The reason? ‘Feelings’ are a lot like children. If a child calls out for you, or starts poking you and you ignore her, she is going to poke you and prod you more. You can’t always attend to children right then and there, but they are begging to be noticed. So if you’re alone, you can do more examination of why you felt anxious, and if you’re around people, you tell your ‘child’: “Hey, I see you. I promise we’ll talk later.” And then, actually follow through and think about it later.
- DIVE. ‘Dive’ is all about sitting with extremely uncomfortable emotions. Is it easy? No. It fucking sucks. Let’s just be honest. But I do know from experience that it is 10x worse to try and fight these feelings. Pain demands to be felt. Your feelings–no matter how scary–demand to be understood. When you ‘dive’ you truly practice letting go and sitting with the anxious feelings EVEN IF you understand why, and you’ve gone through your analysis. If they’re still there, sit with them. You wouldn’t tell a child to stop being angry at a random time just because you want to feel better. Don’t do it to yourself.
This process isn’t the omnipresent ‘right’ answer, but it certainly is a process that works for me. Every DAY I’m dealing with something uncomfortable–a hard business decision, dealing with a conflict with people who are close to me, approaching potential clients and people I don’t know. Interestingly enough, I have my own weird version of social anxiety now because everyone is watching me when I’m with them to see if I ‘measure up’. I laugh and feel like I get how celebrities feel now–it’s a strange kind of social pressure.
But this brings me to helping those of you who feel apathetic or bored around people.
Because most of the time I get asked: “How did you learn all of this? How did you get so good? How do you know how to connect with people?”
After all the techniques and scripts that I teach my clients, the ONE thing I tell people to do who feel this way is this:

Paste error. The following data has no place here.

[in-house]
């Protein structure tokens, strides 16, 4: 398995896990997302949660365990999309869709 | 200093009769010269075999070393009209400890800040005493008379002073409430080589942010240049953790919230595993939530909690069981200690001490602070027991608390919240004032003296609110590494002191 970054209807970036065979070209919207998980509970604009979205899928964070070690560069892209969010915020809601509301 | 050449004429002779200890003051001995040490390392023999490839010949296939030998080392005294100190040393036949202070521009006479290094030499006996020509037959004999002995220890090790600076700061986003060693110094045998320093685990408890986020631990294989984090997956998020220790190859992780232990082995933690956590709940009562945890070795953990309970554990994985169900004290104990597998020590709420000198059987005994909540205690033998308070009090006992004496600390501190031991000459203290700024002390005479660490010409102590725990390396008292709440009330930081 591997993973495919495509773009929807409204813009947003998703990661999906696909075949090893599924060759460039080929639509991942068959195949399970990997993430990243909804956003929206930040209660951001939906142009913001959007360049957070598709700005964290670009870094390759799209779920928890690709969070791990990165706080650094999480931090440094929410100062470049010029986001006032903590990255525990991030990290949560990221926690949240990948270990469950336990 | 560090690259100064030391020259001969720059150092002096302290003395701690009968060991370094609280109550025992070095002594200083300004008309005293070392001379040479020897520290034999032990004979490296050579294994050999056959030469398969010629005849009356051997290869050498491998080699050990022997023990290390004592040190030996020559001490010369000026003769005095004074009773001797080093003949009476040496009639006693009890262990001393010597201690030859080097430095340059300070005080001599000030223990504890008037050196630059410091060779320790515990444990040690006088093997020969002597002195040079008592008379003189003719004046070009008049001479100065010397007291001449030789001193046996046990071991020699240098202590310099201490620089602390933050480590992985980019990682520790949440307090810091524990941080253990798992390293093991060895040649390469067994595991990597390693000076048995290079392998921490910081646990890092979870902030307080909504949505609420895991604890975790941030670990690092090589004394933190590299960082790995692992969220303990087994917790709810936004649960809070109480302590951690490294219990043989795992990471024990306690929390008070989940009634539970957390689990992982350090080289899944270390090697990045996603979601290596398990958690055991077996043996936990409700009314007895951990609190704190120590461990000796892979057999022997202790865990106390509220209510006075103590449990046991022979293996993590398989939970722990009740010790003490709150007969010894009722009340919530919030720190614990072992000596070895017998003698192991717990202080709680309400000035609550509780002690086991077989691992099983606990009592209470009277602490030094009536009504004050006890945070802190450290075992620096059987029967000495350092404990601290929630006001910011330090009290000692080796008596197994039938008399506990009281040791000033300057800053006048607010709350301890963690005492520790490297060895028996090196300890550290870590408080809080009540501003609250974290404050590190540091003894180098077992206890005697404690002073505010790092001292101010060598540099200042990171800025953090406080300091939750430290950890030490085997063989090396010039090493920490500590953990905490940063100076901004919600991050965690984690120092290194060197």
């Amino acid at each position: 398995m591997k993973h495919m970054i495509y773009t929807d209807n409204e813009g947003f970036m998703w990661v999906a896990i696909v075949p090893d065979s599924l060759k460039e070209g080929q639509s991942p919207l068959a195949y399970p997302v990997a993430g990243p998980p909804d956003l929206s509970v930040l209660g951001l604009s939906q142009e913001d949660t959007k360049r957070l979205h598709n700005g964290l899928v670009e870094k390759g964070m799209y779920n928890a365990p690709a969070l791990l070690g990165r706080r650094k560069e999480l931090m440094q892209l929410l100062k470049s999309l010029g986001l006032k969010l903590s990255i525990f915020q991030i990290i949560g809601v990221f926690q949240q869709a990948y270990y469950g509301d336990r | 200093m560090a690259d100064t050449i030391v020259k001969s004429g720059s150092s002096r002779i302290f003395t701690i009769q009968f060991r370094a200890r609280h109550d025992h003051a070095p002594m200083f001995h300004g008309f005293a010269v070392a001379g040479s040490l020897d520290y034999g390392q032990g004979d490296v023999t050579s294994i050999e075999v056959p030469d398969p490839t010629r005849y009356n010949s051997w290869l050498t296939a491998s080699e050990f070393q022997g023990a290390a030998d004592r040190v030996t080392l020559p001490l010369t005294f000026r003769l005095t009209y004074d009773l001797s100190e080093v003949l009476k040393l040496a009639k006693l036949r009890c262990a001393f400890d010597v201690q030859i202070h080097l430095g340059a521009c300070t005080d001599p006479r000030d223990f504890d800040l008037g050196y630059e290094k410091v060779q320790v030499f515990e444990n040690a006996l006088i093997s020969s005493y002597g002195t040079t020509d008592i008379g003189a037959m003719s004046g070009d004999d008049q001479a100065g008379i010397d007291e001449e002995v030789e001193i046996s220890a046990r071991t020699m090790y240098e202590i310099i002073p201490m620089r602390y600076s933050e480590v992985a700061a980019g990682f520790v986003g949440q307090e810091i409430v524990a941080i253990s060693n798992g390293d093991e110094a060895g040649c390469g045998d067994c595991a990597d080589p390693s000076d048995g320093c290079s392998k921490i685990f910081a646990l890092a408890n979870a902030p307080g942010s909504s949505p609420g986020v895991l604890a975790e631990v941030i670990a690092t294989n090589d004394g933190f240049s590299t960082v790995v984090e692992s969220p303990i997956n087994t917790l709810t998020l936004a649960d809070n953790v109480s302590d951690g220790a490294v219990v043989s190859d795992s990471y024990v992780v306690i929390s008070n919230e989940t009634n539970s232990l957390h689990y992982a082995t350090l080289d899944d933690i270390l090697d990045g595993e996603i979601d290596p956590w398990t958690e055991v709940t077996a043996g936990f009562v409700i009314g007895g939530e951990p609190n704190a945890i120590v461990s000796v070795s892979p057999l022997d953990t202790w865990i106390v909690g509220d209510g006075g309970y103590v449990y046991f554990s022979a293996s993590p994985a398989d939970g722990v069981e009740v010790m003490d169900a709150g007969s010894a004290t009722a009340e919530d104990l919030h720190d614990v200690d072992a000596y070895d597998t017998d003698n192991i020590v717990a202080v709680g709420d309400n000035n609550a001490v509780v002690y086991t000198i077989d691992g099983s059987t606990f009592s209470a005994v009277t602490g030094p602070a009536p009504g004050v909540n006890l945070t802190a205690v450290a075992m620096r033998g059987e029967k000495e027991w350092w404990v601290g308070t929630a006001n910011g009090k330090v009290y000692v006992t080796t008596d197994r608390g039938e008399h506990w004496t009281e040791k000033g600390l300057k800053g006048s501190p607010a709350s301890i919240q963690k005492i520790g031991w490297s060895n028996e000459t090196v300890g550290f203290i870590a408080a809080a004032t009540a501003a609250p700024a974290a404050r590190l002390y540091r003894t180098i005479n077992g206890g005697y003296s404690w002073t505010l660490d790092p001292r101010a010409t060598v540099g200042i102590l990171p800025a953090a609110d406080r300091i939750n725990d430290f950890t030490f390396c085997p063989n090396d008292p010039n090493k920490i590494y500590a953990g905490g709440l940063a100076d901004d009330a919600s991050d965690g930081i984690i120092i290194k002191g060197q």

Become curious about YOURSELF.
And before you scrunch up your nose, throw a tomato at me, and accuse me of giving you a ‘Just be confident!’ platitude, let me show you what I mean.
Being curious about yourself is essential to feeling NATURALLY curious and excited about other people because if YOU think you’re boring and ‘meh’–why on EARTH would you think someone else is worth getting to know, or even be excited about talking to them in the first place?
Sure, you might be at first seduced by someone’s power and prestige and want to be around them, but if you never at least explore even 1 simple little thought you have–like why DO you like Cheerios so much? Why?–then you’ll never be able to understand someone else’s emotions and be able to go deep with them.
How do I know? Because I’ve been there. I was so consumed with what was going on with ME, being in MY own head, that I completely ‘missed’ what was going on with other people. And even though I overcompensated by turning on the charm, remember that charm doesn’t always equal ‘GOOD’.
‘Charm’ can be annoying if the person is ALWAYS that way. Where’s the realness? The raw-ness of that person?
‘Charm’ can be annoying if that person makes you feel great, but always lingers on surface-level topics and conversation.
And ‘Charm’ can wear off fast if you don’t have a solid foundation. (How do I know? I experienced it) One of the key principles I teach is that you do not always have to be charismatic–that is exhausting. First, charm the hell out of yourself before you go and try to do it to other people.
SO–What are you going to do this week?
I’ll tell you.
- Practice the ‘Let Go→ Notice→ Dive” technique the next time you feel anxious or really uncomfortable this week.
- Use the ‘Notice’ part to become curious about yourself. Even if you do it for 1 minute! Why do you feel the way you feel? What happened?
- Reply to this email and tell me about what happens.
And if there’s anything to take away from today is to remember that you having anxiety, feeling anxious in certain situations, is all part of being a human. Anyone who tells you that they don’t feel certain emotions is lying because it’s hard to admit it in the first place. Doing this is brave, and I can’t wait to hear about how it works for you.